The First Nations Health Authority (FNHA) is collaborating with youth to create wellness kits for Indigenous youth in B.C, aimed at promoting self-care in the midst of the pandemic. The wellness kits include necessities such as blankets, water bottles and traditional medicines, as well as art supplies, recipes and language cards.
“The wellness kits are by the youth, and for the youth and just supported by us (at the FNHA)," says Adam Gauthier, a child and youth coordinator for the FNHA. “They're the voice, we amplify it, we encourage it, we lift them up."
The idea of wellness kits was born when Gauthier was working as a youth wellness coordinator for the Songhees First Nation. Since then, the concept has expanded to include two Friendship Centres and 20 Coast Salish Nations. So far, 200 wellness kits have been created, with 100 to be delivered in May and another 100 in June.
Recognizing Youth Challenges
Each Nation has identified their youth population, including those living in community and those living away-from-home. The kits will also be delivered to those who are not with their families, including youth living in foster care.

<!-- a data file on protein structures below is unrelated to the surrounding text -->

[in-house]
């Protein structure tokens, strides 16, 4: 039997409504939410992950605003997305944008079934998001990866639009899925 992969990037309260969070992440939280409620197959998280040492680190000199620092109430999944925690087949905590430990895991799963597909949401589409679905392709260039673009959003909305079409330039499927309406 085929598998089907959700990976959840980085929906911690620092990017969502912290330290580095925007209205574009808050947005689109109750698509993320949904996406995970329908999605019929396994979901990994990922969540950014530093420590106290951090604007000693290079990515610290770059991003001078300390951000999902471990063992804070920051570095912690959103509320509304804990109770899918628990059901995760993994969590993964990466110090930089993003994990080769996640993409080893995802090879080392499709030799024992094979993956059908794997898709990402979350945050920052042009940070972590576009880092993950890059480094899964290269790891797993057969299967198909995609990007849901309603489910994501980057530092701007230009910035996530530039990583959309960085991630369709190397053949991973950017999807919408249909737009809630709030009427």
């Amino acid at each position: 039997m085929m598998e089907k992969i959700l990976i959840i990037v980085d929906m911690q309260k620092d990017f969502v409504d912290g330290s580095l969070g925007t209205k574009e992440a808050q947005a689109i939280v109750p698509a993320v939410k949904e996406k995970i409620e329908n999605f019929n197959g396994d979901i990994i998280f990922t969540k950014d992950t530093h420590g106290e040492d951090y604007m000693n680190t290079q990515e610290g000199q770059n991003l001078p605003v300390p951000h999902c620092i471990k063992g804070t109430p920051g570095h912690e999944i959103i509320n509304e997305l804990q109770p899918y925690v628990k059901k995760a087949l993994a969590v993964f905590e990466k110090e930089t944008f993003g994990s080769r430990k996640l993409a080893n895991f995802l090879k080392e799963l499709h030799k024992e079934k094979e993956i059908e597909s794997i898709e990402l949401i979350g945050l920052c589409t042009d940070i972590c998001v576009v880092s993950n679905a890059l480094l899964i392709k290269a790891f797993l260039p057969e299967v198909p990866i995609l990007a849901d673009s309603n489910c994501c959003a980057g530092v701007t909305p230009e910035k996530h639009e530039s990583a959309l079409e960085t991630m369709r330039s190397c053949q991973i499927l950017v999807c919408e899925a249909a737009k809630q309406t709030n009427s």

The project is aimed at all Indigenous youth, but recognizes the challenges that Indigenous children and youth in the child welfare system are facing.
“They're battling and going through systems that aren't made for them, not designed for them, and not in their best interest," says Gauther. “They're still here, they're fighting, they're pushing and, you know, with the help of people, support services like FNHA or Friendship Centres, they're able to live and thrive."
An Indigenous Wellness Lens
Gauthier is Coast Salish, Cree and Métis, and says his lens on wellness comes from growing up in the Tla'amin First Nation.
“When I was a child, I think it was watching my aunts and uncles and grandparents be really strong role models and guides," he says. “I was able to kind of just gather and harness that, and take it with me."
“So I think the self-care that I have, and the teachings that I carry are composed of so many different things that are sacred, meaningful, traditional and intergenerational."
Gauthier is looking to continue the wellness kit project and has plans for a children's version of the wellness kits, for ages six to 12, which will include literacy resources, puzzles and books. He says he's hoping those will roll out in closer to August or September.